Ephemeral: Encrypted Temporary Files
Ephemeral is a library that adds an encryption layer on top of python's standard ```tempfile``` module. It provides the same benefits as using ```tempfile`` (i.e.: unlinked files, randomized filenames, delete-on-close behavior) and transparrently encrypts all data using a sessionkey.
Although I have done my best to release highly-secure code, I remain an amateur coder. In no circumstances should Ephemeral be used where strong cryptographic security is required. If you blame me for a catastrophic leak in production code, I will personally:
1. Tie you to a chair.
2. Break your kneecaps with a tire iron.
3. Destroy everything you love.
4. Provide free chips and beverages for all who come watch.
Do not use Ephemeral in production code unless you have the knowledge and experience to audit every last line of code in this library. If this is the case, please inform me of what you find!
Ephemeral is developed and tested on python version 2.7. It will most likely work on older versions, but I make no guarantees. The only external dependency is the ```pycrypto``` module, which is installed automatically if you install through pip or by using ```setup.py```.
###Installing through pip
The easiest and best way to obtain Ephemeral is through pip. Only stable versions are published to PyPI.
```pip install ephemeral --user```
###Installing through git
If you want the latest development version, please clone this repository by issuing the following command: ```git clone https://github.com/louist87/ephemeral.git```
You should then install the package with the following commands:
sudo python setup.py install
Ephemeral makes several strong assumptions in its threat model. The three most important assumptions are:
1. Attackers do not have physical access to the machine executing Ephemeral code.
1. Attackers are running under a seperate uuid (i.e., keys cannot be read from memory).
1. Attackers cannot modify ciphertext.
Assumption 1 is more or less standard for storage encryption. The assumption here is that keys cannot be obtained by manipulating hardware. Assumptions 2 and 3 essentially defer problems of key storage and ciphertext authentication to operating system permissions. In other words, it is the responsibility of the user to run ephemeral-dependent apps as apprpriately-isolated users.
Regarding the modification of ciphertext, the ```tempfile``` module implements approaches to render manipulation of temporary files difficult (randomized names and filesystem unlinking).
To be perfectly explicit: **There is no cryptographic authentication in ephemeral**. I do plan to switch from CTR mode to an authenticated mode once:
1. Such modes become available in pycrypto
2. The CEASAR competition is over
**In summary:** ephemeral is intended as a mitigation measure against drive theft and undeleting. It is a simpler (albeit slightly less secure) solution than a ram-based temp directory with an encrypted swap file. Its main advantage is that it requires no reconfiguring of the operating system, and can be safely employed on end-user machines.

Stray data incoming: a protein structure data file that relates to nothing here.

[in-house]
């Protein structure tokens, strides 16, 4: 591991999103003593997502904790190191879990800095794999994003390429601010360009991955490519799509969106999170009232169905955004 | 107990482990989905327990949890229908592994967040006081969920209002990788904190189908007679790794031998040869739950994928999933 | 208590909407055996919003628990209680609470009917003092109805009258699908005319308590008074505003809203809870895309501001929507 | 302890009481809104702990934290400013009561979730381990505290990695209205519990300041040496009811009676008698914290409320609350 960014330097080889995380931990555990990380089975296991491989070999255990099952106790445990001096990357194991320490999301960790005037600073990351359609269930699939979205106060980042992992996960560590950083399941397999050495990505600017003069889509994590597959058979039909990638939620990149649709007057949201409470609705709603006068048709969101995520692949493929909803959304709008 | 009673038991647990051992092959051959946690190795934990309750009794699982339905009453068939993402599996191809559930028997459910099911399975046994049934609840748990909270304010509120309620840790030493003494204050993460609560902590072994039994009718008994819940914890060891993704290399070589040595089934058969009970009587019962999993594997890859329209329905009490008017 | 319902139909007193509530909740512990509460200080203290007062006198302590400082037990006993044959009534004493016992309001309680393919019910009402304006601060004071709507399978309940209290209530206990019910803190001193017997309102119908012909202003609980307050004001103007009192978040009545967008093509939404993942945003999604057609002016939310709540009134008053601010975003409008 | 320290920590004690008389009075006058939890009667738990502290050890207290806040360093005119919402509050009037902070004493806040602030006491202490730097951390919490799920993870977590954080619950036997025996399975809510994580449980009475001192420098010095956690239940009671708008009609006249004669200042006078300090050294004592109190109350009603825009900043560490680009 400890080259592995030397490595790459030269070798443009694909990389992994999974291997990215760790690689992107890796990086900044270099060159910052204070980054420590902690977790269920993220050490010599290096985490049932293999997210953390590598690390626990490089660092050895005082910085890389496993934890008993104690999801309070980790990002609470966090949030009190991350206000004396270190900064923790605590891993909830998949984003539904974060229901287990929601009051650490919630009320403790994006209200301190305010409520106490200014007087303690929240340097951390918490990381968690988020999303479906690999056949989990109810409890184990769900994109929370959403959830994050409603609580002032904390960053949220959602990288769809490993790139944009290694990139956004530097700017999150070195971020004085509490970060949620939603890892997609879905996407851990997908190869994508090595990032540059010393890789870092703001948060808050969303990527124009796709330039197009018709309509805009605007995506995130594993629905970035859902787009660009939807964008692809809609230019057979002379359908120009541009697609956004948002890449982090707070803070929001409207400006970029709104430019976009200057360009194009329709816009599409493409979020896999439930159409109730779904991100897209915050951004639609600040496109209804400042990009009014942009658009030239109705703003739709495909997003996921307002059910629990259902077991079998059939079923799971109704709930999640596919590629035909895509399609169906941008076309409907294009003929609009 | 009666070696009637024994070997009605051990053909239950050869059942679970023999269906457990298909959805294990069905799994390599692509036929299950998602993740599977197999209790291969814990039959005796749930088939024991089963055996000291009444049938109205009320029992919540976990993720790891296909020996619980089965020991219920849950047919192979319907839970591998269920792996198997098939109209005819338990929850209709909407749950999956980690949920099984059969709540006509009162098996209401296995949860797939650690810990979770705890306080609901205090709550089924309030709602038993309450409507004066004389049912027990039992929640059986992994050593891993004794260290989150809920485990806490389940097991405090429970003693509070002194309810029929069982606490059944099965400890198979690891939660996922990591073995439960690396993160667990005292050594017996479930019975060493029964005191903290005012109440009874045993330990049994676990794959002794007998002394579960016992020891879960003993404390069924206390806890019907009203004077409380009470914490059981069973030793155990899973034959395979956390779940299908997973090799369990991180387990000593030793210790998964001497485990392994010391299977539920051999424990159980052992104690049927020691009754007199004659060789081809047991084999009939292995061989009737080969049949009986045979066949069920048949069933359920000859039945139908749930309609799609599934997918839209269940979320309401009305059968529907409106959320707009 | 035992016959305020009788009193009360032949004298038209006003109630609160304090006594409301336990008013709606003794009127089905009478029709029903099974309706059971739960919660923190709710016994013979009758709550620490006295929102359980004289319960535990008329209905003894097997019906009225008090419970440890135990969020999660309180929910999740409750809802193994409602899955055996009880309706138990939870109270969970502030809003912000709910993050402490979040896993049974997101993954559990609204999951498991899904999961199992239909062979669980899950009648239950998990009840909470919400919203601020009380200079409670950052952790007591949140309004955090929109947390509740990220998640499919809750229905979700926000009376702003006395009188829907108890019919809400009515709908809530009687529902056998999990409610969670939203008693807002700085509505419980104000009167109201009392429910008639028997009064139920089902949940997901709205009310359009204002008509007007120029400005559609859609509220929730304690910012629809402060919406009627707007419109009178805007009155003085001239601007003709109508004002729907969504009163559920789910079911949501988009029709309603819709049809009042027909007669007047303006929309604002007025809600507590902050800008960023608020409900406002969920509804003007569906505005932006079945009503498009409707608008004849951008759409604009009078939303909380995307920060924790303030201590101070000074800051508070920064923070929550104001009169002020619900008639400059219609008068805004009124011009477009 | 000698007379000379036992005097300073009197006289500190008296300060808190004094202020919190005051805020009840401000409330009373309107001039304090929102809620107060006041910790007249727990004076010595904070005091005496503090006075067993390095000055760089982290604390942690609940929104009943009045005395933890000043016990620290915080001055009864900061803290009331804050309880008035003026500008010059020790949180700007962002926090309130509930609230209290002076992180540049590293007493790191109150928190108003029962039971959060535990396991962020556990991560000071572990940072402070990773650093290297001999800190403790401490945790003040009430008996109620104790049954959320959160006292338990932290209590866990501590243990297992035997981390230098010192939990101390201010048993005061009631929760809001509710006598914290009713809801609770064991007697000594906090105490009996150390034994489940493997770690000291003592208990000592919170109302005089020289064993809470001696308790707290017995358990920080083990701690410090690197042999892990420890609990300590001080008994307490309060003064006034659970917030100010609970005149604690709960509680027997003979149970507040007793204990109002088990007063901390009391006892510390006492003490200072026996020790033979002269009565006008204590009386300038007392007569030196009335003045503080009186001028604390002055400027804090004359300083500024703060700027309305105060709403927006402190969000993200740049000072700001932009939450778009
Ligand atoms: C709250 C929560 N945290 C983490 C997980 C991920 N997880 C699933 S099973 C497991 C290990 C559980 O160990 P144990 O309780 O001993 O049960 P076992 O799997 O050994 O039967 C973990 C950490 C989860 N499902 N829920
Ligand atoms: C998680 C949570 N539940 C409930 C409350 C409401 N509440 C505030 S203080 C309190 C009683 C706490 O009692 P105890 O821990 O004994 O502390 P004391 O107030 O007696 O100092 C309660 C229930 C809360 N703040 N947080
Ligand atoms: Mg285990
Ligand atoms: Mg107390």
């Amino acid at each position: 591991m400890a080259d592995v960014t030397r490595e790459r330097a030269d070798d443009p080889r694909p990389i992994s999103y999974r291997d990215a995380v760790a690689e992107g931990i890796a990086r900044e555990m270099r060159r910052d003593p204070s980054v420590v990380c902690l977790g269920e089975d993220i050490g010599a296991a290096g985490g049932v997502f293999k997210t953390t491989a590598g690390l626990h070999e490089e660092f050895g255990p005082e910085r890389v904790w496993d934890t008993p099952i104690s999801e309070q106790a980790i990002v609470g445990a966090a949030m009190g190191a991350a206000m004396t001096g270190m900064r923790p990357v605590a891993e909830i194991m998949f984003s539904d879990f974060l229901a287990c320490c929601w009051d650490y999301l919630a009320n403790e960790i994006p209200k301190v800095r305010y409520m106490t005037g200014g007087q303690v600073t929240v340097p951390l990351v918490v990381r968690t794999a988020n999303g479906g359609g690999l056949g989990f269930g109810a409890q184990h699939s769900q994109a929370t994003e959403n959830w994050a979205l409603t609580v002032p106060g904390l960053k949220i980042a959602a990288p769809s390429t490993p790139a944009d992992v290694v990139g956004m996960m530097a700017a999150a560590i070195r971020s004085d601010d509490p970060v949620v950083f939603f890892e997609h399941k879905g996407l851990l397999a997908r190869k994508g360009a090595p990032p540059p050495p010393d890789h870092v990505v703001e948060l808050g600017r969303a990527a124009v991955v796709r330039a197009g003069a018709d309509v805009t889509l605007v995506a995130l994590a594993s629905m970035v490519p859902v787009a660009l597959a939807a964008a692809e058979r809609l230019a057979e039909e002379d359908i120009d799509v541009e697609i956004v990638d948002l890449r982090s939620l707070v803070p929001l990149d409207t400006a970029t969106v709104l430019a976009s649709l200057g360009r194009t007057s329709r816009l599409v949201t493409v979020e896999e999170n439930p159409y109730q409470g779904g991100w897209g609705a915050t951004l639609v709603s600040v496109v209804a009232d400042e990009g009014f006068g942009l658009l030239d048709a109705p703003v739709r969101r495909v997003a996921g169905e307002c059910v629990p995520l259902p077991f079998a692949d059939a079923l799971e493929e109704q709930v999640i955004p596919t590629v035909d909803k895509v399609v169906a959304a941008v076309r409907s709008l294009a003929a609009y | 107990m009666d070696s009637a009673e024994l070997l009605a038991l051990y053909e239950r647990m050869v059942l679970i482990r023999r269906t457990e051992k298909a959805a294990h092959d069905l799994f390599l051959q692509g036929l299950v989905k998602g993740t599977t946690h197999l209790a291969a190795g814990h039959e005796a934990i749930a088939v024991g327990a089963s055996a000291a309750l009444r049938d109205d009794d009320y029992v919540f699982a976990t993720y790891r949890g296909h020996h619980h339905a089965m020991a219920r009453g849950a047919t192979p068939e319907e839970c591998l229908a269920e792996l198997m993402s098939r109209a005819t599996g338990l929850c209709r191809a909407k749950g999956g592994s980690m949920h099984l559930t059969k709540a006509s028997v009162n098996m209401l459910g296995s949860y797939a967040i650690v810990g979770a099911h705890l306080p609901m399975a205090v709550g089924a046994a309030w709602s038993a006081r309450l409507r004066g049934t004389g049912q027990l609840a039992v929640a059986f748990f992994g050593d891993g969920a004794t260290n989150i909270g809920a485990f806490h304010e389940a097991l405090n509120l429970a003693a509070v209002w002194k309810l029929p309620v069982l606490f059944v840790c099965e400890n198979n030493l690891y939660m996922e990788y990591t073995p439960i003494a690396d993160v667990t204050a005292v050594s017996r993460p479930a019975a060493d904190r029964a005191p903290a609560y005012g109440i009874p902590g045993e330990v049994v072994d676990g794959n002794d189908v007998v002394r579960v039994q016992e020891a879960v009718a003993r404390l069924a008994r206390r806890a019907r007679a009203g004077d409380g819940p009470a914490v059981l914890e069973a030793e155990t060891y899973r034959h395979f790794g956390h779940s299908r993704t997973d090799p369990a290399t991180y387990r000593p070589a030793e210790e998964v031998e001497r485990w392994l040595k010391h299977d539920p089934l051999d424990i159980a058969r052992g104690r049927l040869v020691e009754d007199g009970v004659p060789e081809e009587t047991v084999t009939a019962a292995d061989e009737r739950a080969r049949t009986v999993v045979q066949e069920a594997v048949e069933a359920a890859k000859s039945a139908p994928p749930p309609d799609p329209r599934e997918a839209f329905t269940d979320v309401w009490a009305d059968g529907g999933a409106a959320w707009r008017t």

Ephemeral exposes one construct: the ```EphemeralFile```. An ephemeral file should be thought of as a superset of ```tempfile.TemporaryFile```. It accepts the same keyword-arguments as ```TemporaryFile``` and exposes identical methods. Please refer to the [standard library documentation](http://docs.python.org/2/library/tempfile.html) for details pertaining to these keywords.
If it isn't already obvious, an ```EphemeralFile``` instance can be used wherever a ```tempfile.TemporaryFile``` instance would normally be used. An ephemeral file can be instantiated in exactly the same manner as a standard ```TemporaryFile```.
f = ephemeral.EphemeralFile()
f.close() # file is deleted
Naturally, ```EphemeralFile``` implements a context manager.
with ephemeral.EphemeralFile() as f:
f.write('goodbye, cruel world!')
###Reading raw ciphertext
Normally, there is no need to manipulate ciphertext directly. For purposes of convenent cryptanalysis, however, ephemeral file objects expose the ```read_ciphertext``` method. This method behaves exactly like ```file.read``` (it, in fact, *is* ```file.read``` behind the scenes) and outputs raw ciphertext.
In addition to the optional arguments inherited from ```TemporaryFile```, ephemeral files can take an optional ```key_size``` argument, which defaults to `32`. Supported key sizes are
- 16 (16 bytes = 128 bits)
- 24 (25 bytes = 192 bits)
- 32 (32 bytes = 256 bits)
Ephemeral uses AES-CTR with a default key-length of 256 bits. The counter function is a simple 64-bit integer incrementation function with a 64-bit, randomly-generated, nonce prepended to the counter block (final counter size: 128 bits).
TODO: Brief introduction on what you do with files - including link to relevant help section.